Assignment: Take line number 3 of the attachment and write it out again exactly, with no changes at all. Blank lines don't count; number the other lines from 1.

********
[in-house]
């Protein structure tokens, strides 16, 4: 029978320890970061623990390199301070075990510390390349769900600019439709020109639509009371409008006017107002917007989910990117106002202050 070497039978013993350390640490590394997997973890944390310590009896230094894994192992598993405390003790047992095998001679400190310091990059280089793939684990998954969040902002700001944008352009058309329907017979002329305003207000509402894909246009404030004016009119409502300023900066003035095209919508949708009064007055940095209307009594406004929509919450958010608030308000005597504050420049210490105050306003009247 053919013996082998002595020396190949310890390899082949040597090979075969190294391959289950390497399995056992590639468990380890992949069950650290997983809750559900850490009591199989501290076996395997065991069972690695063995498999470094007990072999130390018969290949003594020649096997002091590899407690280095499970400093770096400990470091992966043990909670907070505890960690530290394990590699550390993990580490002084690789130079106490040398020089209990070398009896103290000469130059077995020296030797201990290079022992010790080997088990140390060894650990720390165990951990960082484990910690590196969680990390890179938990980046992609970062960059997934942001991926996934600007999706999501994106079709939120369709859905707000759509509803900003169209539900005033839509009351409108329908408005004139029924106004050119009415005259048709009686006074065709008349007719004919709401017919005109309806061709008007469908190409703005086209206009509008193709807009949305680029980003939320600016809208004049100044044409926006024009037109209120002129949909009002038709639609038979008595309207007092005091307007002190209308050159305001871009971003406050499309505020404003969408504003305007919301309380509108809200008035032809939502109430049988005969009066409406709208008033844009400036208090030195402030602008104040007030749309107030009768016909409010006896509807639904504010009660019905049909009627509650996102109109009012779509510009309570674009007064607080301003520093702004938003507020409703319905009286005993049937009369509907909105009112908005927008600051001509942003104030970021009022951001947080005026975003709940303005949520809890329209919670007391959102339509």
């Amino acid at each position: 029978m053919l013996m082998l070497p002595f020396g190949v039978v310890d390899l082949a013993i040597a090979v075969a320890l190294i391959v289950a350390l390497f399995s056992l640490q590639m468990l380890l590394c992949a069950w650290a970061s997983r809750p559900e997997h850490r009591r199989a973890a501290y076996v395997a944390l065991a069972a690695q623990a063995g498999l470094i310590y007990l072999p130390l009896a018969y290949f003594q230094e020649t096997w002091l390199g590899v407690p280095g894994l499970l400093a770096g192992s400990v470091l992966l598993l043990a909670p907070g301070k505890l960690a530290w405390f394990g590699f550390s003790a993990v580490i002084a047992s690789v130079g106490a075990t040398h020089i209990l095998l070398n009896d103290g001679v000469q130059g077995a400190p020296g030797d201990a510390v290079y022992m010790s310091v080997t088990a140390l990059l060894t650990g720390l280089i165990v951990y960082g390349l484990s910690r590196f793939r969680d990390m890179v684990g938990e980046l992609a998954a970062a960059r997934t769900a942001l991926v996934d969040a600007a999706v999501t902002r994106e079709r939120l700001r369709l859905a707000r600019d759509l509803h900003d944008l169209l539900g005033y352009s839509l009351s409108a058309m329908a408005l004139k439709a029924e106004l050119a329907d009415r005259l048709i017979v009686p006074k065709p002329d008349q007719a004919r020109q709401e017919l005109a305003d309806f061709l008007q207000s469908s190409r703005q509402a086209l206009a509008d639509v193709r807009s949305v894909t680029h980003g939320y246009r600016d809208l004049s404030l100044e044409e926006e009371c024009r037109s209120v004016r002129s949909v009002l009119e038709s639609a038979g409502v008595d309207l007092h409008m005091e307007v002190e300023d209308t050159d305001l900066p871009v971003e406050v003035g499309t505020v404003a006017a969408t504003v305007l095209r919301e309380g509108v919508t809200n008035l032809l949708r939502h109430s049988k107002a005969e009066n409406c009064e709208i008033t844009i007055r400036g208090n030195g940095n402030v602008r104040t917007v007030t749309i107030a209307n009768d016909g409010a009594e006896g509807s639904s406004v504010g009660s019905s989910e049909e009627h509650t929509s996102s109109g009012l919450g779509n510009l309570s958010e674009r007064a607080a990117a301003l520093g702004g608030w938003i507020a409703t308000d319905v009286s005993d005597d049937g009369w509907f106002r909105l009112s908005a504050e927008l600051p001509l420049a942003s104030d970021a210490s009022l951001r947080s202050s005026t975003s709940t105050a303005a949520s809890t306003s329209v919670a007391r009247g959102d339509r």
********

């Amino acid at each position: 029978m053919l013996m082998l070497p002595f020396g190949v039978v310890d390899l082949a013993i040597a090979v075969a320890l190294i391959v289950a350390l390497f399995s056992l640490q590639m468990l380890l590394c992949a069950w650290a970061s997983r809750p559900e997997h850490r009591r199989a973890a501290y076996v395997a944390l065991a069972a690695q623990a063995g498999l470094i310590y007990l072999p130390l009896a018969y290949f003594q230094e020649t096997w002091l390199g590899v407690p280095g894994l499970l400093a770096g192992s400990v470091l992966l598993l043990a909670p907070g301070k505890l960690a530290w405390f394990g590699f550390s003790a993990v580490i002084a047992s690789v130079g106490a075990t040398h020089i209990l095998l070398n009896d103290g001679v000469q130059g077995a400190p020296g030797d201990a510390v290079y022992m010790s310091v080997t088990a140390l990059l060894t650990g720390l280089i165990v951990y960082g390349l484990s910690r590196f793939r969680d990390m890179v684990g938990e980046l992609a998954a970062a960059r997934t769900a942001l991926v996934d969040a600007a999706v999501t902002r994106e079709r939120l700001r369709l859905a707000r600019d759509l509803h900003d944008l169209l539900g005033y352009s839509l009351s409108a058309m329908a408005l004139k439709a029924e106004l050119a329907d009415r005259l048709i017979v009686p006074k065709p002329d008349q007719a004919r020109q709401e017919l005109a305003d309806f061709l008007q207000s469908s190409r703005q509402a086209l206009a509008d639509v193709r807009s949305v894909t680029h980003g939320y246009r600016d809208l004049s404030l100044e044409e926006e009371c024009r037109s209120v004016r002129s949909v009002l009119e038709s639609a038979g409502v008595d309207l007092h409008m005091e307007v002190e300023d209308t050159d305001l900066p871009v971003e406050v003035g499309t505020v404003a006017a969408t504003v305007l095209r919301e309380g509108v919508t809200n008035l032809l949708r939502h109430s049988k107002a005969e009066n409406c009064e709208i008033t844009i007055r400036g208090n030195g940095n402030v602008r104040t917007v007030t749309i107030a209307n009768d016909g409010a009594e006896g509807s639904s406004v504010g009660s019905s989910e049909e009627h509650t929509s996102s109109g009012l919450g779509n510009l309570s958010e674009r007064a607080a990117a301003l520093g702004g608030w938003i507020a409703t308000d319905v009286s005993d005597d049937g009369w509907f106002r909105l009112s908005a504050e927008l600051p001509l420049a942003s104030d970021a210490s009022l951001r947080s202050s005026t975003s709940t105050a303005a949520s809890t306003s329209v919670a007391r009247g959102d339509r």